The Russell 2000 index, comprising 2000 small-capitalization companies, is up by nearly 16.64 per cent year-to-date while the tech-heavy Nasdaq 100 has gained about 10.75 per cent over the same period. Even over the 12-month period, the small-cap index has generated nearly 65.75 per cent return in comparison to about 42.70 per cent return in Nasdaq 100.
Some of the small-cap companies have delivered huge returns to the shareholders and are looking promising even in the long run. But, is the rally in small-cap stocks over or do they have more steam left?
The latest news from US President Joe Biden about the deal with the bipartisan group of senators regarding the infrastructure spending plan could well benefit the small and mid-cap companies across the sectors in the economy.
UBS Chief Investment Office, a firm providing institutional quality advice to private wealth clients, takes a view on the possible outcome of such firms in the near future.
In their view, “Small and mid-sized tech firms have outperformed mega-tech companies in recent weeks, driven by solid results and favorable valuations. The equities of global small and mid-sized tech firms we track have gained close to 10% in the past month versus just under 5% for global mega-caps. This has led some investors to question whether the smaller players are over-extended and whether the time is right to move back into mega-tech stocks.”
UBS Chief Investment Office continues to expect the smaller to mid-sized firms to outperform in the near term. Here’s why:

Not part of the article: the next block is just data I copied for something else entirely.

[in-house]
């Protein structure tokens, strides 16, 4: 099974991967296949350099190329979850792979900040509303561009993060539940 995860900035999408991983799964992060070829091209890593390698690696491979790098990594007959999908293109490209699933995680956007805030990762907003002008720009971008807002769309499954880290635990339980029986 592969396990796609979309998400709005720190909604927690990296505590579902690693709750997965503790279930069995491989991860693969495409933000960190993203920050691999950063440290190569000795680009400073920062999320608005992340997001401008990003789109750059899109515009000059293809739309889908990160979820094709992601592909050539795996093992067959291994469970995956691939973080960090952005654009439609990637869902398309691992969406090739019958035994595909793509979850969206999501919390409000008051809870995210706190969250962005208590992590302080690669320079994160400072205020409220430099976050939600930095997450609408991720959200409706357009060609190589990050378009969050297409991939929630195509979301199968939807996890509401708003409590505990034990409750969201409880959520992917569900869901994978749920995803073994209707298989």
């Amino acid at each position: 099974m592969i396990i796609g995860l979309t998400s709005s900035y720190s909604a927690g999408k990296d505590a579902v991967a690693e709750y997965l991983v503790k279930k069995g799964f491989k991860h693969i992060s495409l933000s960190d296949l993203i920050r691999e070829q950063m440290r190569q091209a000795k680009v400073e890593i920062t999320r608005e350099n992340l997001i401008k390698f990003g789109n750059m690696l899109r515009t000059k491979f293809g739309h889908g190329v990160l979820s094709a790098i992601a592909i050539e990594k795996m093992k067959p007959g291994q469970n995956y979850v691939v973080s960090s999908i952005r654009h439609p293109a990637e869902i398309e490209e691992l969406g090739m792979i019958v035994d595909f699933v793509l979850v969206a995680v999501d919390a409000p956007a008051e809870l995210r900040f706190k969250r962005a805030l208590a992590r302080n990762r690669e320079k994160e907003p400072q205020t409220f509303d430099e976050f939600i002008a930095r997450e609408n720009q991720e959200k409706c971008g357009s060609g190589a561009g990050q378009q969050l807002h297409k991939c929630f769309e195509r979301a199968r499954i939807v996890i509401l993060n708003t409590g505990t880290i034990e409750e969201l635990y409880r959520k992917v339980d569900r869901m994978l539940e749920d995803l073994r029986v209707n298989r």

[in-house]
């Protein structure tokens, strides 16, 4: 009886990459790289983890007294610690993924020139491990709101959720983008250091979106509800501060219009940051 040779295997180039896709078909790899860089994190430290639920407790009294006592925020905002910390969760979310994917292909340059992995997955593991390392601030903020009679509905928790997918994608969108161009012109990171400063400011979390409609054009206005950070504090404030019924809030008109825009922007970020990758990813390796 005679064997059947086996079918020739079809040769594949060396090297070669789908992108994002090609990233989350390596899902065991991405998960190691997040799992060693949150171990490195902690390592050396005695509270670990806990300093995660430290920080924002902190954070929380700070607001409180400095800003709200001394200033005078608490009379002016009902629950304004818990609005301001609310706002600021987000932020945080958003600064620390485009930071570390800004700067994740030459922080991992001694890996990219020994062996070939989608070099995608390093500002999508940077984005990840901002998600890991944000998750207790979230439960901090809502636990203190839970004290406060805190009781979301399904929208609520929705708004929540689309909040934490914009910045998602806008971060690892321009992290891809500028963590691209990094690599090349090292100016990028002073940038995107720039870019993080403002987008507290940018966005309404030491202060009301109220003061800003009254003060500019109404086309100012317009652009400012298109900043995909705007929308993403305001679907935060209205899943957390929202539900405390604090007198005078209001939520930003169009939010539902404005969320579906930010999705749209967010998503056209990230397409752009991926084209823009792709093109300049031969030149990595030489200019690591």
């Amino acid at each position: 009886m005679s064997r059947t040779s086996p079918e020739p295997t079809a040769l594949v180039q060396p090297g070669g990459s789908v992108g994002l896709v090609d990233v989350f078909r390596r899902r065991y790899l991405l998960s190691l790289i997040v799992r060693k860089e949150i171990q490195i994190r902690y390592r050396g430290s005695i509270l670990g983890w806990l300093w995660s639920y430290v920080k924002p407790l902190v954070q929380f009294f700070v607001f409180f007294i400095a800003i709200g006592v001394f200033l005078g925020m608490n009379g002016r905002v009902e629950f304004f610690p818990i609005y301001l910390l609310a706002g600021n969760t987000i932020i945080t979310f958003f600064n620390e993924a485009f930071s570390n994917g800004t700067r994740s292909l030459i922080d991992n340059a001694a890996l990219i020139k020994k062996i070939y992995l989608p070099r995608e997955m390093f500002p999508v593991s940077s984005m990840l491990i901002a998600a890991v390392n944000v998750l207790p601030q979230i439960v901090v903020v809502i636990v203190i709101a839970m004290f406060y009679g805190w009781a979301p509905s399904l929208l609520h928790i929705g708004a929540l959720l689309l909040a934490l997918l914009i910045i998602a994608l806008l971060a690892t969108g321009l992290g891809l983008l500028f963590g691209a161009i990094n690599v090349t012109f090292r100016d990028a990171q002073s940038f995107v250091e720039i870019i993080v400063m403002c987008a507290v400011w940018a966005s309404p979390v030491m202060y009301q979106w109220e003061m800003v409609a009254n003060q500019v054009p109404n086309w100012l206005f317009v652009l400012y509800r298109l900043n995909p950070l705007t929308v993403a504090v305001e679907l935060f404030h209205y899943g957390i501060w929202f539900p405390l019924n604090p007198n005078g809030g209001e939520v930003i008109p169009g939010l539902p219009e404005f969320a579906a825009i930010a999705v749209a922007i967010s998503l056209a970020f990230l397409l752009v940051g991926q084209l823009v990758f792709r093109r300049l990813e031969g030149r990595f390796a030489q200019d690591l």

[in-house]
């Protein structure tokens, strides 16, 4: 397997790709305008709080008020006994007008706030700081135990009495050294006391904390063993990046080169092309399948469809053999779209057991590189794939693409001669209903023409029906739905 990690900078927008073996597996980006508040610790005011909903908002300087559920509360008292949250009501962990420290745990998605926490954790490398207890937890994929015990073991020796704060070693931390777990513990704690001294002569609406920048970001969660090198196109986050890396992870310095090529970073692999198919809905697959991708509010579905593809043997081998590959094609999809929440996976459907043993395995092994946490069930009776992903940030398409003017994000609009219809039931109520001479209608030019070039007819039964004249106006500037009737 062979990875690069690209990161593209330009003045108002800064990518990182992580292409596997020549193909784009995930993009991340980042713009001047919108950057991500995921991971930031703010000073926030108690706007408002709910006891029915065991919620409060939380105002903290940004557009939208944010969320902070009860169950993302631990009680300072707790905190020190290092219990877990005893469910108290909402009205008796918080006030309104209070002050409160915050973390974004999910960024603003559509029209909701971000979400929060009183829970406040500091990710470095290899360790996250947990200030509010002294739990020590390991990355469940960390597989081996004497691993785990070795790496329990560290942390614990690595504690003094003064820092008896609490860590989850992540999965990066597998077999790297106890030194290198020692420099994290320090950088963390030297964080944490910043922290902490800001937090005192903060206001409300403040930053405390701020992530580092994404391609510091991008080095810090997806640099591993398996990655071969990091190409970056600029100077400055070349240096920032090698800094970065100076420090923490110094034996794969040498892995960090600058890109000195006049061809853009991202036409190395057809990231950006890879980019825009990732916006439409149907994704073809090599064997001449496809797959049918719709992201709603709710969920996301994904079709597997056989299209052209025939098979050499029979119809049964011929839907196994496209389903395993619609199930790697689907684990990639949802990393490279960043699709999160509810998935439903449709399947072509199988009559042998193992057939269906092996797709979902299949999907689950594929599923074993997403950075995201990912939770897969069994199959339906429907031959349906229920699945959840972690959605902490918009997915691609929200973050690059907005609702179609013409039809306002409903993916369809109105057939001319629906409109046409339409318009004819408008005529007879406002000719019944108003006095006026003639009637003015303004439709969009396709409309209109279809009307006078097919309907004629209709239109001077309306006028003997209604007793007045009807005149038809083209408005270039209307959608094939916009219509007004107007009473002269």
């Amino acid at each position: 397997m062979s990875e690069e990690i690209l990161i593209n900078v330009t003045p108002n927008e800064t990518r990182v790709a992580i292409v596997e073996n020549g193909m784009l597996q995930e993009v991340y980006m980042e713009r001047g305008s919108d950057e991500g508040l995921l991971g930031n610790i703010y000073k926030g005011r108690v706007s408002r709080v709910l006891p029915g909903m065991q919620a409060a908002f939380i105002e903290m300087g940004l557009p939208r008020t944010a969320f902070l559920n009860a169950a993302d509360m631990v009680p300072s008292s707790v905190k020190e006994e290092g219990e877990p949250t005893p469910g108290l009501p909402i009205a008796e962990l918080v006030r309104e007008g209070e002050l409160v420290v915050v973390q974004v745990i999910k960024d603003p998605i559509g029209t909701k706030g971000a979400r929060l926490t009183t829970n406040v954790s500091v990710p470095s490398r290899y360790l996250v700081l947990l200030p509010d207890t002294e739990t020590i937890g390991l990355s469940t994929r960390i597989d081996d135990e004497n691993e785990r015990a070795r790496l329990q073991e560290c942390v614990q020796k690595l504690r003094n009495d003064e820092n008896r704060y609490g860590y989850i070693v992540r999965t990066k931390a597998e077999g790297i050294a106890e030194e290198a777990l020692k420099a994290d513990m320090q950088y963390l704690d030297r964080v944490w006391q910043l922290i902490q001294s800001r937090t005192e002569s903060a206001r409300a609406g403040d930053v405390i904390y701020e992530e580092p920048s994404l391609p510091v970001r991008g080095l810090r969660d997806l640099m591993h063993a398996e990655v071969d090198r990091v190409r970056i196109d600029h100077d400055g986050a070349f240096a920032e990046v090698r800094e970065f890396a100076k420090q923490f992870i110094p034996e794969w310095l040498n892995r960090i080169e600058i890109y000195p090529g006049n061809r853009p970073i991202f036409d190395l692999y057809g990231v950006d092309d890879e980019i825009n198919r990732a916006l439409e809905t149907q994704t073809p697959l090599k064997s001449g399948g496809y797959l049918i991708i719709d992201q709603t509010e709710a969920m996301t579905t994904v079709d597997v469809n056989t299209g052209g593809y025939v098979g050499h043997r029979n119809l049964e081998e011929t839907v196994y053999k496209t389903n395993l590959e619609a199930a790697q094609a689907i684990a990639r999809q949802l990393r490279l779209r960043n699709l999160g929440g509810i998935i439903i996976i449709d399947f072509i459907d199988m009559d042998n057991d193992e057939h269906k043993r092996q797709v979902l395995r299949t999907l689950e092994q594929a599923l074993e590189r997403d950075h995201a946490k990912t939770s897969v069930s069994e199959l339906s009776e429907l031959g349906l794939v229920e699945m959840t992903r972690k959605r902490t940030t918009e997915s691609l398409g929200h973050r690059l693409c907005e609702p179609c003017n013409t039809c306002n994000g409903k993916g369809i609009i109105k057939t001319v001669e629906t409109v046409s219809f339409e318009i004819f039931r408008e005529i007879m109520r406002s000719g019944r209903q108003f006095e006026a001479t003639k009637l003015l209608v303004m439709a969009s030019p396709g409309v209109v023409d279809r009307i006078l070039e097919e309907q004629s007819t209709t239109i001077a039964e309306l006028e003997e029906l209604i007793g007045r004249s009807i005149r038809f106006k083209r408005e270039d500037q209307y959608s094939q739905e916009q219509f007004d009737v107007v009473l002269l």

Smaller and mid-sized tech firms (SMIDs) look set for faster earnings growth, which has yet to be fully reflected in valuations. We expect earnings growth of around 25% this year for the smaller tech firms, versus around 20% for mega-tech.
Recent results have highlighted the solid end-demand trends for SMIDs in key areas like software, digital advertising, and the overall tech supply chain.
Yet the 12-month forward price earnings ratios for the small- to mid-cap segment are typically in the low-to-mid 20s versus the mid-to-high 20s for mega caps. And mega-tech valuations are flat to down only 5% from their peak levels in February versus 10-15% for SMIDs.
Mega-cap stocks are likely to face greater pressure from regulators and tax authorities. In China, the US, and Europe, global mega-techs are coming under more intense scrutiny from the authorities, whether on taxation or anti-trust practices. This may weigh on investor sentiment for mega-techs in the near term.
For instance, Alibaba suffered its first-ever quarterly loss last quarter following a record USD 2.8 billion anti-trust fine. In the US, lawmakers are due to vote on five bills this week that seek to break up the big tech firms after a 16-month investigation on whether they had abused their market-dominant positions.
By contrast, smaller tech players are less likely to be affected by such scrutiny, especially as most governments are looking to level the playing field. The global digital race among nations will also mean governments are likely to be mindful of curbing innovation and creativity among smaller tech players.
With valuations of smaller tech firms still looking attractive overall, UBS sees the potential for this segment to benefit from takeovers by larger peers. By contrast, mergers and acquisitions in the mega-cap part of the market—which are generally less common—look even less likely than usual due to demanding valuations and regulatory pressures.